The High Court Division, though a Division of the Supreme Court, is for all practical purposes, an independent court with its powers, functions and jurisdictions well defined and determined under the Constitution and different laws. It has both appellate as well as original jurisdiction. It hears appeals from orders, decrees and judgments of subordinate courts and tribunals. It has original jurisdiction to hear Writ Applications under article 102 of the Constitution, which is known as extra ordinary constitutional jurisdiction. It has further original jurisdiction, inter alia, in respect of company and admiralty matters under statutes. The High Court Division, in special circumstances, has also powers and jurisdiction to hear and dispose of cases as the court of first instance under article 101 of the Constitution. The High Court Division shall have Superintendence and control over all Courts and tribunals subordinate to it.
The Appellate Division:
The Appellate Division shall have Jurisdiction to hear and determine appeals from judgments, decrees, orders or sentences of the High Court Division. It has rule making power for regulating the practice and procedure of each division and of any Court subordinate to it. Chancery Research and Consultants Trust (CRC-Trust) maintains a website Chancery Law Chronicles-First ever Online Database of Bangladesh Laws where it has already included 4500 judgments of the Appellate Division and High Court Division of the Supreme Court of Bangladesh from 1972 to till date.
Power to dispense and inherent powers are (The Supreme Court of Bangladesh
(Appellate Division) Rules, 1988, p.46-47)
1. The Court or any Judge or Judges thereof may, for suf1icient cause shown, excuse the parties from compliance with any of the requirements of these Rules, and may give such directions in matters of practice and procedure as it shall consider just and expedient.
2. An application to be excused from compliance with the requirements of any of the Rules shall be addressed in the first instance to the Registrar, who shall take the directions of the Court or of any Judge or Judges thereof and communicate the same to the party or parties as the case may be.
3. The Court may enlarge or abridge any time appointed by these Rules, or fixed by any order enlarging time, for doing any act or taking any proceeding, upon such terms (if. any) as the justice of the case may require, and any enlargement may be ordered, although the application therefore is not made until after the expiration of the time appointed or allowed.
4. The Court may at any time; either of its own motion of on the application of any party, make such orders as may be necessary or reasonable in respect of any of the matters mentioned in these Rules. The Court may issue summons to persons whose attendance is required either to give evidence or to produce documents, or order any fact. To be proved by affidavit.
5. The Court shall have power to pass any decree and make any order which ought to have been passed or made and to pass or make such further or other decree or order as the case may require, and this power may be exercised by the Court notwithstanding that the appeal is as to part only of the decree and may be exercised in favor of all or any of the respondents or parties, although such respondents or parties may not have filed any appeal or objection.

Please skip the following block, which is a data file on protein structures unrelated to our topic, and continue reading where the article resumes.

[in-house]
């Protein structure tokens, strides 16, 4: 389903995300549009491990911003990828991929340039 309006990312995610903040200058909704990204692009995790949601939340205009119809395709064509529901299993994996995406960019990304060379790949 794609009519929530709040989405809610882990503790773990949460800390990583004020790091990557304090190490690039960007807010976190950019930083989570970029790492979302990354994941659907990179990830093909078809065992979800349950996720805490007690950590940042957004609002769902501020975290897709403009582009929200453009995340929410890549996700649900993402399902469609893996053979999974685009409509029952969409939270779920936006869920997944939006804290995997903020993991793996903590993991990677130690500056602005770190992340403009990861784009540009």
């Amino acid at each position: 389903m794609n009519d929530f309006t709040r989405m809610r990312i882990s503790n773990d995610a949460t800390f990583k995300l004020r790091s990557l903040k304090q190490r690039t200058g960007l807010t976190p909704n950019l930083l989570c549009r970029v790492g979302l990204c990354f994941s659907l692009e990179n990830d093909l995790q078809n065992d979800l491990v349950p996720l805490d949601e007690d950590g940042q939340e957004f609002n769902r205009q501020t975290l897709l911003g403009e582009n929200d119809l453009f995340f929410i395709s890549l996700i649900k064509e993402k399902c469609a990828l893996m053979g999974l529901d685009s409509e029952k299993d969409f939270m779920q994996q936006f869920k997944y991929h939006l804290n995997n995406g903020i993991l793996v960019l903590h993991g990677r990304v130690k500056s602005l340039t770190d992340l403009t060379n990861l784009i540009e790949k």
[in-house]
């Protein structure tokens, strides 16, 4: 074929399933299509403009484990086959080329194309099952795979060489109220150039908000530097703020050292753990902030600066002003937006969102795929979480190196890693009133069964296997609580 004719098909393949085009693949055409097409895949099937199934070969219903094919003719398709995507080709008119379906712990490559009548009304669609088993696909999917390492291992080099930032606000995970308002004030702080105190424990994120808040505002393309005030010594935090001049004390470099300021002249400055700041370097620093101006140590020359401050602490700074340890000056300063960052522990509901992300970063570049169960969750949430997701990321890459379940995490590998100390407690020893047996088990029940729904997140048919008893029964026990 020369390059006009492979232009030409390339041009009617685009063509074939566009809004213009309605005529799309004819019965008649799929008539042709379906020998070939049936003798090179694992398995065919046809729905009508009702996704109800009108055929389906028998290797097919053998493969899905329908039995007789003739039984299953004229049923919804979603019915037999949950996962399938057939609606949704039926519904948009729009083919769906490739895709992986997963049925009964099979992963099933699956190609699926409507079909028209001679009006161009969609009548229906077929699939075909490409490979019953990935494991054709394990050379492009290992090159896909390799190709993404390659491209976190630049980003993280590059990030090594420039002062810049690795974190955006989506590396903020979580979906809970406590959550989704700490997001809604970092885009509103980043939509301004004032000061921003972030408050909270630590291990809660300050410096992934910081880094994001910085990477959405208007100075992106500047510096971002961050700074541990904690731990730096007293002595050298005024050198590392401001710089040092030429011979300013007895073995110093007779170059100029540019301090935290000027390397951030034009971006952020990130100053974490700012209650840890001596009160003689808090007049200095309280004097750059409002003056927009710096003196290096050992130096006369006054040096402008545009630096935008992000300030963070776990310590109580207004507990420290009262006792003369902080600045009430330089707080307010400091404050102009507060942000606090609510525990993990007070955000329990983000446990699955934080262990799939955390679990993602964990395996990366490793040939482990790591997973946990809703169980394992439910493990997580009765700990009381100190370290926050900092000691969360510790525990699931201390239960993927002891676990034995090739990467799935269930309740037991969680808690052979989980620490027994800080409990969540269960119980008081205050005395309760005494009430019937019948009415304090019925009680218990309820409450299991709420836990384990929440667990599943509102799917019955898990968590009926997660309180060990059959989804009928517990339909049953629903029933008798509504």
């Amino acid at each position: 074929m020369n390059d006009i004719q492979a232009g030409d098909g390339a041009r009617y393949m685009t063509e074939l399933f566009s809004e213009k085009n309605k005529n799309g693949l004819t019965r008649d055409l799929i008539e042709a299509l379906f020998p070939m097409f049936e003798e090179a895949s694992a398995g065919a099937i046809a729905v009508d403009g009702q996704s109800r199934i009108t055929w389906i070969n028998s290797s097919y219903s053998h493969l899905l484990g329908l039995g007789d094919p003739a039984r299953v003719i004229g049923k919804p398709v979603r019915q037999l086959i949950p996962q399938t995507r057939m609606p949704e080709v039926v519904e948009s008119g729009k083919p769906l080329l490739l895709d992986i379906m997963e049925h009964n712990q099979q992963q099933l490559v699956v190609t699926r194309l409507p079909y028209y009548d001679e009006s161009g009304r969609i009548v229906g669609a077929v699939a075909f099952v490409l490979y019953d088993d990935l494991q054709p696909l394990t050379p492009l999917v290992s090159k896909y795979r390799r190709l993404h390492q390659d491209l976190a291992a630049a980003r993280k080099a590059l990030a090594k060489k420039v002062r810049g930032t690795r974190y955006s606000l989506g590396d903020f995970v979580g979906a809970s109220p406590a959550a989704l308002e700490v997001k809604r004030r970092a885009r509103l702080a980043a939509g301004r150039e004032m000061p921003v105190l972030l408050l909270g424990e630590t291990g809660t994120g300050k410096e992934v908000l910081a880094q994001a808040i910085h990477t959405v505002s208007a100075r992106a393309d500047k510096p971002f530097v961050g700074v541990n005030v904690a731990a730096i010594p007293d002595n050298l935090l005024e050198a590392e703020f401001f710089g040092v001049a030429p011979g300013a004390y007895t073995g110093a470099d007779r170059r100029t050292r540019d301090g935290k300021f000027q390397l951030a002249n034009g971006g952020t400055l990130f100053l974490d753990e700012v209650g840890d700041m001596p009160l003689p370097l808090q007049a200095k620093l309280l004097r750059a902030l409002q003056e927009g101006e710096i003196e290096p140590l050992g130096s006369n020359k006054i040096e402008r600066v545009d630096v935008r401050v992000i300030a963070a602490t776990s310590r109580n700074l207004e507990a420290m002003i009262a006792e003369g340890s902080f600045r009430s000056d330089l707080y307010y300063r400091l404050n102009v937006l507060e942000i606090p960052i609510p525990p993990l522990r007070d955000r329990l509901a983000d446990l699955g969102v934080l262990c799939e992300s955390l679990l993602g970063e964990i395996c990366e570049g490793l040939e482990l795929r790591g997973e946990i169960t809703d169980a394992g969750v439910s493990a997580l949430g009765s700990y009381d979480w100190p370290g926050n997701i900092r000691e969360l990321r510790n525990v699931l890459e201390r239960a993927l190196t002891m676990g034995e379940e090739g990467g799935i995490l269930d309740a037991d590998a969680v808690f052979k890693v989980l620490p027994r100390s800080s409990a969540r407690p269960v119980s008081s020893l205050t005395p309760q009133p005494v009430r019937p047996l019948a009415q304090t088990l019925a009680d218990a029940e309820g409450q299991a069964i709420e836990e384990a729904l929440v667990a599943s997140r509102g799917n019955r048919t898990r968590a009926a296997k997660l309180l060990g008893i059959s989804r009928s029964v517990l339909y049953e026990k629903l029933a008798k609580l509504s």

6. Where there are two or more appeals arising out of the same matter the Court may at any time either on its own motion or on the application of any party order that the appeals be consolidated.
7. At any time before or as soon after the commencement of arguments at the final hearing of a case as may be feasible, the Court will ascertain from the counsel of each party to be heard the time which the counsel’s arguments on the matter are likely to take. The Court may then fix the time for the arguments of each party or each counsel. The council may be’ permitted to supplement the oral arguments by written submission, but will not be allowed to exceed· the time so fixed unless the Court itself considers it necessary, or desires that should do so on any matter requiring further elucidation by oral arguments.
8. Nothing in these Rules shall be deemed to limit or otherwise affect the inherent powers of the Court to make such orders as may be necessary for the ends of justice or to prevent abuse of the process of the Court.
9. Where at any stage of the proceedings in the Court, there has been a failure to comply with these Rules, the failure shall be treated as an irregularity and shall not nullify the proceedings or the judgment. The Court may on such terms as to costs or otherwise, as it thinks just, set aside either wholly or in part the proceedings in which failure has occurred.
Supreme courts typically function primarily as appellate courts, hearing appeals from decisions of lower trial courts, or from intermediate-level appellate courts. In a minority of jurisdictions, the “Supreme Court” is not in fact the highest court; examples include the Supreme Court of the State of New York, and the former Supreme Court of Judicature of England and Wales. Conversely, the “supreme court” in some jurisdictions is sometimes known by a different name; for example, the High Court of Australi
Law of Bangladesh.(n.d.).retrieved from http://en.wikipedia.org/wiki/Law_of_Bangladesh
Ministry of Law, Justice and Parliamentary Affairs.(n.d.). retrieved from http://www.minlaw.gov.bd/supremecourt.htm
Supreme Court,(1988).The Supreme Court of Bangladesh(Appellate Division) Rules.Tejgaon, Dhaka: The Supreme Court of Bangladesh.
Supreme court.(n.d.).retrieved from http://en.wikipedia.org/wiki/Supreme_court